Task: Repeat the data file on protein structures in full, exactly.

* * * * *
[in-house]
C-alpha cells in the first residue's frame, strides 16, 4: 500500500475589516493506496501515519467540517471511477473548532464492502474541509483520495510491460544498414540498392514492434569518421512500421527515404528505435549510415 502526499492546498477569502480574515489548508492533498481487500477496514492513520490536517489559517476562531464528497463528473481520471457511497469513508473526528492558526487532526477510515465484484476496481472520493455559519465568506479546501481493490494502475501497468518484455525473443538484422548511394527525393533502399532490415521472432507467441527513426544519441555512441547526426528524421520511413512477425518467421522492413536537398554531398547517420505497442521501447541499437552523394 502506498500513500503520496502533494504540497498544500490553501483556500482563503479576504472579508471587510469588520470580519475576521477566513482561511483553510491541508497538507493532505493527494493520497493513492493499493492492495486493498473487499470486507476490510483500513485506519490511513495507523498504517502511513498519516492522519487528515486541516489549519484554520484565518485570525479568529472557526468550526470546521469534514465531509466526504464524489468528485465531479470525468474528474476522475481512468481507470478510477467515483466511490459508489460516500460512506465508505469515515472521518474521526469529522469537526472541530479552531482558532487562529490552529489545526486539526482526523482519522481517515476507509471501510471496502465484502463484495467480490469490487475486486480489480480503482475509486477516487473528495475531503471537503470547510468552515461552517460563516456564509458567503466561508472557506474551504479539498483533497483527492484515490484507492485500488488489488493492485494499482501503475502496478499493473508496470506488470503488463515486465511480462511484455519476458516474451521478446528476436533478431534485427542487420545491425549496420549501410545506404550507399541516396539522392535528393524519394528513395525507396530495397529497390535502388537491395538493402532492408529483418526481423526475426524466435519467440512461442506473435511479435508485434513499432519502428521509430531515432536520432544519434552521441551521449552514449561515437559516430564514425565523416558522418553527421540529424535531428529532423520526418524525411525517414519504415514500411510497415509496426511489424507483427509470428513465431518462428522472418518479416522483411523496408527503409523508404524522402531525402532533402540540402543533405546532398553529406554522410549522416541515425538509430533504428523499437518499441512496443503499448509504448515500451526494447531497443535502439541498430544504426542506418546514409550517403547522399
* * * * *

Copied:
[in-house]
C-alpha cells in the first residue's frame, strides 16, 4: 500500500475589516493506496501515519467540517471511477473548532464492502474541509483520495510491460544498414540498392514492434569518421512500421527515404528505435549510415 502526499492546498477569502480574515489548508492533498481487500477496514492513520490536517489559517476562531464528497463528473481520471457511497469513508473526528492558526487532526477510515465484484476496481472520493455559519465568506479546501481493490494502475501497468518484455525473443538484422548511394527525393533502399532490415521472432507467441527513426544519441555512441547526426528524421520511413512477425518467421522492413536537398554531398547517420505497442521501447541499437552523394 502506498500513500503520496502533494504540497498544500490553501483556500482563503479576504472579508471587510469588520470580519475576521477566513482561511483553510491541508497538507493532505493527494493520497493513492493499493492492495486493498473487499470486507476490510483500513485506519490511513495507523498504517502511513498519516492522519487528515486541516489549519484554520484565518485570525479568529472557526468550526470546521469534514465531509466526504464524489468528485465531479470525468474528474476522475481512468481507470478510477467515483466511490459508489460516500460512506465508505469515515472521518474521526469529522469537526472541530479552531482558532487562529490552529489545526486539526482526523482519522481517515476507509471501510471496502465484502463484495467480490469490487475486486480489480480503482475509486477516487473528495475531503471537503470547510468552515461552517460563516456564509458567503466561508472557506474551504479539498483533497483527492484515490484507492485500488488489488493492485494499482501503475502496478499493473508496470506488470503488463515486465511480462511484455519476458516474451521478446528476436533478431534485427542487420545491425549496420549501410545506404550507399541516396539522392535528393524519394528513395525507396530495397529497390535502388537491395538493402532492408529483418526481423526475426524466435519467440512461442506473435511479435508485434513499432519502428521509430531515432536520432544519434552521441551521449552514449561515437559516430564514425565523416558522418553527421540529424535531428529532423520526418524525411525517414519504415514500411510497415509496426511489424507483427509470428513465431518462428522472418518479416522483411523496408527503409523508404524522402531525402532533402540540402543533405546532398553529406554522410549522416541515425538509430533504428523499437518499441512496443503499448509504448515500451526494447531497443535502439541498430544504426542506418546514409550517403547522399